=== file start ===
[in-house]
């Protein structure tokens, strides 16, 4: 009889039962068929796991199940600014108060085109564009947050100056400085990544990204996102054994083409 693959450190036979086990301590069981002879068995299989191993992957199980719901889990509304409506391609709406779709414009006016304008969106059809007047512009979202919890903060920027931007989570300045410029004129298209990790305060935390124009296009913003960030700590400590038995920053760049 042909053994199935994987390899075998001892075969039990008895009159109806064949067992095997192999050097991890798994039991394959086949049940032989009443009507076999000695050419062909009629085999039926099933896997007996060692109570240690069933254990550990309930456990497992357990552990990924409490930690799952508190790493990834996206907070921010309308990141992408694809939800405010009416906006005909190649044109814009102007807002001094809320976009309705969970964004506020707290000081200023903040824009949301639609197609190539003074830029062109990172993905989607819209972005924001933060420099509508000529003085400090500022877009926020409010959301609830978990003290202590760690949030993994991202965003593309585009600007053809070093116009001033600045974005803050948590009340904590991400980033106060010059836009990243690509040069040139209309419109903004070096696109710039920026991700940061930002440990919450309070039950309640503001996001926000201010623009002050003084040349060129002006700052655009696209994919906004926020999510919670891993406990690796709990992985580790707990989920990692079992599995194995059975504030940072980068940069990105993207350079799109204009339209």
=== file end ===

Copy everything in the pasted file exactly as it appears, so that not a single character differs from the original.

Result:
[in-house]
């Protein structure tokens, strides 16, 4: 009889039962068929796991199940600014108060085109564009947050100056400085990544990204996102054994083409 693959450190036979086990301590069981002879068995299989191993992957199980719901889990509304409506391609709406779709414009006016304008969106059809007047512009979202919890903060920027931007989570300045410029004129298209990790305060935390124009296009913003960030700590400590038995920053760049 042909053994199935994987390899075998001892075969039990008895009159109806064949067992095997192999050097991890798994039991394959086949049940032989009443009507076999000695050419062909009629085999039926099933896997007996060692109570240690069933254990550990309930456990497992357990552990990924409490930690799952508190790493990834996206907070921010309308990141992408694809939800405010009416906006005909190649044109814009102007807002001094809320976009309705969970964004506020707290000081200023903040824009949301639609197609190539003074830029062109990172993905989607819209972005924001933060420099509508000529003085400090500022877009926020409010959301609830978990003290202590760690949030993994991202965003593309585009600007053809070093116009001033600045974005803050948590009340904590991400980033106060010059836009990243690509040069040139209309419109903004070096696109710039920026991700940061930002440990919450309070039950309640503001996001926000201010623009002050003084040349060129002006700052655009696209994919906004926020999510919670891993406990690796709990992985580790707990989920990692079992599995194995059975504030940072980068940069990105993207350079799109204009339209």